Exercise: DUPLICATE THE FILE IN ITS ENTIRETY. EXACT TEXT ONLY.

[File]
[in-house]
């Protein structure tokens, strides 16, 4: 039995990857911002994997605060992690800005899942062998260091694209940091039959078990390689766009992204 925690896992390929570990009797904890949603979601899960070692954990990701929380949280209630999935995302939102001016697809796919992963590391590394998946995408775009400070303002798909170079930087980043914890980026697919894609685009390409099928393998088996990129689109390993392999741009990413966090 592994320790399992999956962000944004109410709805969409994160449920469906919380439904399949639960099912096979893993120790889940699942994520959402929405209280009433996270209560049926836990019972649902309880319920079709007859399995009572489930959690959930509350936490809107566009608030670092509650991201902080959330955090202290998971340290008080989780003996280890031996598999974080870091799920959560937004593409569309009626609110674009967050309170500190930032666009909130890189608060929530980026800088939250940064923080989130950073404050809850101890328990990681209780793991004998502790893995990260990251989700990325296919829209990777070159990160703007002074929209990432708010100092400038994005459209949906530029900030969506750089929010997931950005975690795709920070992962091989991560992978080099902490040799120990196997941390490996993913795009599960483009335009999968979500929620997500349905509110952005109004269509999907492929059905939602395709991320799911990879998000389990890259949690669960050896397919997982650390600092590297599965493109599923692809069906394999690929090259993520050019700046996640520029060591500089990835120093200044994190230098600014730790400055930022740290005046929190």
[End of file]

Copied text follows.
[in-house]
């Protein structure tokens, strides 16, 4: 039995990857911002994997605060992690800005899942062998260091694209940091039959078990390689766009992204 925690896992390929570990009797904890949603979601899960070692954990990701929380949280209630999935995302939102001016697809796919992963590391590394998946995408775009400070303002798909170079930087980043914890980026697919894609685009390409099928393998088996990129689109390993392999741009990413966090 592994320790399992999956962000944004109410709805969409994160449920469906919380439904399949639960099912096979893993120790889940699942994520959402929405209280009433996270209560049926836990019972649902309880319920079709007859399995009572489930959690959930509350936490809107566009608030670092509650991201902080959330955090202290998971340290008080989780003996280890031996598999974080870091799920959560937004593409569309009626609110674009967050309170500190930032666009909130890189608060929530980026800088939250940064923080989130950073404050809850101890328990990681209780793991004998502790893995990260990251989700990325296919829209990777070159990160703007002074929209990432708010100092400038994005459209949906530029900030969506750089929010997931950005975690795709920070992962091989991560992978080099902490040799120990196997941390490996993913795009599960483009335009999968979500929620997500349905509110952005109004269509999907492929059905939602395709991320799911990879998000389990890259949690669960050896397919997982650390600092590297599965493109599923692809069906394999690929090259993520050019700046996640520029060591500089990835120093200044994190230098600014730790400055930022740290005046929190």